The extent of the financial constraints faced by user groups should not be underestimated. Earlier this year the U.K.'s Institute of Information Scientists (IIS) was compelled to merge with the Library Association, forming the Chartered Institute of Library and Information Professionals (CILIP). The less fortunate International Federation for Information and Documentation (FID) found the financial exigencies too onerous and has had to cease operating altogether.

A Regrettable Misunderstanding
But what exactly took place between Paterra, Derwent, and PIUG to cause such bitterness, and what relevance—if any—does it have for the wider information industry?

Alas, we know no more than Engel's original posting. Engel himself refuses to discuss the matter with Information Today, PIUG will say no more than that it was a regrettable misunderstanding, and—not surprisingly—Derwent also prefers not to comment. "I have no intention of responding to Mr. Engel's claims, which I believe are directed at PIUG rather than Derwent," says Peter McKay, Derwent's managing director.

For lay members of PIUG, however, Engel's posting set off alarm bells. It was not so much his allegations, as the way that the PIUG board responded to them. Immediately following Engel's posting, one of PIUG's directors-at-large e-mailed the following injunction to other board members: "DO NOT respond to Alan Engle's [sic] posting on the e-mail list.... Let it die a quiet death. He wants attention. DO NOT GIVE IT TO HIM. Most people will never read the message...."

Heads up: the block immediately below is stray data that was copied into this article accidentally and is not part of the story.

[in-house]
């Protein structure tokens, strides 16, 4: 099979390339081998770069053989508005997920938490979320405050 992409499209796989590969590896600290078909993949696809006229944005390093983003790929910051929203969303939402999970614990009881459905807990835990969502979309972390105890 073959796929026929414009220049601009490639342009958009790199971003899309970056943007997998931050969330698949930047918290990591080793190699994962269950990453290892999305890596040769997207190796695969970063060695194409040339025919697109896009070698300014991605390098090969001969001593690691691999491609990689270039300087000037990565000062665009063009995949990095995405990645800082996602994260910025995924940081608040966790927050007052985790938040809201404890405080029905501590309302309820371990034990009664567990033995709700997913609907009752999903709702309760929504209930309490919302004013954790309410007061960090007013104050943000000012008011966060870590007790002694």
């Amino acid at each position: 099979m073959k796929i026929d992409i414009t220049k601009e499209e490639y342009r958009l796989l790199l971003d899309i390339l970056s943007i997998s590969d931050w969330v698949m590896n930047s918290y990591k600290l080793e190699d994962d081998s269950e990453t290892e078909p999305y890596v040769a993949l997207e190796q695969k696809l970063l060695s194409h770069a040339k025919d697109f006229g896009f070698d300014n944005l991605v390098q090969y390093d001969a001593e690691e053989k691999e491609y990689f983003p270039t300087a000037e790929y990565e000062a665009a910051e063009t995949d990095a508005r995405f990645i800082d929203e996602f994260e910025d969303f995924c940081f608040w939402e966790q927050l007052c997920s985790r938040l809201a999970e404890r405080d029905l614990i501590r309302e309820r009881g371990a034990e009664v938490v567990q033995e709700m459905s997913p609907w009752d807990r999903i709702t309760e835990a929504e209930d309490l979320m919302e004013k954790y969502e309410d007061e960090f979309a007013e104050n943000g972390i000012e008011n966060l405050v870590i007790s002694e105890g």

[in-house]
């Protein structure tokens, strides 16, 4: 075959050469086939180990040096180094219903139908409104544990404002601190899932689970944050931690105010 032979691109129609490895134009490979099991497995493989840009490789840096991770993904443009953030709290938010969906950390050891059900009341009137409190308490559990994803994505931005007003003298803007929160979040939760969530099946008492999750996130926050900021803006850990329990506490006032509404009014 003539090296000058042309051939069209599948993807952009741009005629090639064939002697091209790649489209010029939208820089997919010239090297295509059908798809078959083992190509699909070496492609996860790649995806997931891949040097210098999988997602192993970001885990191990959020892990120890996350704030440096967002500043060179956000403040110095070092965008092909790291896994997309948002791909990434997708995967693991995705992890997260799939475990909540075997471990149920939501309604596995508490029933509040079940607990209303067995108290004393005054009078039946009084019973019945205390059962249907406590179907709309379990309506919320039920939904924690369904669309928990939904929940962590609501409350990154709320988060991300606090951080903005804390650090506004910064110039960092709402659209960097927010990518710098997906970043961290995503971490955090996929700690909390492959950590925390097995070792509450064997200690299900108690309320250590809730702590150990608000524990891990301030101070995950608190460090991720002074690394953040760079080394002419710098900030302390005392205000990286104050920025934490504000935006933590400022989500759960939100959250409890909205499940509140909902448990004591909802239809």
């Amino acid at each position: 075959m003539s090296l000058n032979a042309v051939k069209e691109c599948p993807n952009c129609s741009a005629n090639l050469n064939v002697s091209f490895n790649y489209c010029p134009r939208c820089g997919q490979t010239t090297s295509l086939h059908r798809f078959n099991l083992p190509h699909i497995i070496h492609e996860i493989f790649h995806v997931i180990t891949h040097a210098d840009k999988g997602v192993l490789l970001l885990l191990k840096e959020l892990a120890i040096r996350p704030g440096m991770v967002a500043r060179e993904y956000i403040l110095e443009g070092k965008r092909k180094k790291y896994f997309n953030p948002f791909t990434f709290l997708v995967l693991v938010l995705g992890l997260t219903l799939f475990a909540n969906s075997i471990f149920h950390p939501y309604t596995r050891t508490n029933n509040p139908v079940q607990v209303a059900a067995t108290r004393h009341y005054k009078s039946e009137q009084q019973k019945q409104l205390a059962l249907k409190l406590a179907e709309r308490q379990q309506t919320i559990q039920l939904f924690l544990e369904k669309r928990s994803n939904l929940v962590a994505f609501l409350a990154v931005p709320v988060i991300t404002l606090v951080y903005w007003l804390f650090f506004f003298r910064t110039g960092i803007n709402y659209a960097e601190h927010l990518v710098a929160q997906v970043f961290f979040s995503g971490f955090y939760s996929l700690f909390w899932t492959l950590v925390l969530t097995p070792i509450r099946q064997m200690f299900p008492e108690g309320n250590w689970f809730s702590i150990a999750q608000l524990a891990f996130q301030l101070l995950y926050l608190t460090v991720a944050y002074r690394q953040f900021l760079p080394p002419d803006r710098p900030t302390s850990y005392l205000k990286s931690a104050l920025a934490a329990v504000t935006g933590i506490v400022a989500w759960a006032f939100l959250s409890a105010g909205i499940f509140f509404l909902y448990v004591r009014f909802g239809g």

To the chagrin of PIUG, the message was mistakenly copied to the mailing list, thereby flagging—rather than downplaying—Engel's complaint and sparking a flurry of replies pointing out that the board's attitude directly contradicted everything that PIUG stood for. After all, commented one member, speaking to me later on condition of anonymity, "If Alan wants to put a complaint on the list—which I thought was an open forum—then the matter should be open and discussed."

"I was appalled," commented another, also requesting anonymity. "First, I don't like anybody telling me what to do. Second, I thought there was some substance to Alan's complaint, even if I wouldn't personally handle it the same way."

The reaction of the PIUG board, then, only served to reinforce Engel's allegation, creating a "no smoke without fire" impression. It also fed the suspicion held by some vendors that the PIUG board is prone to cronyism. "While PIUG membership is quite broad—with people from all areas of the intellectual property sector—most of those on the board come from the petrochemical, chemical, and pharmaceutical sectors. As a result, a small group of vendors specializing in those areas get away with a lot more than the rest of us," complains an employee from one of the online hosts.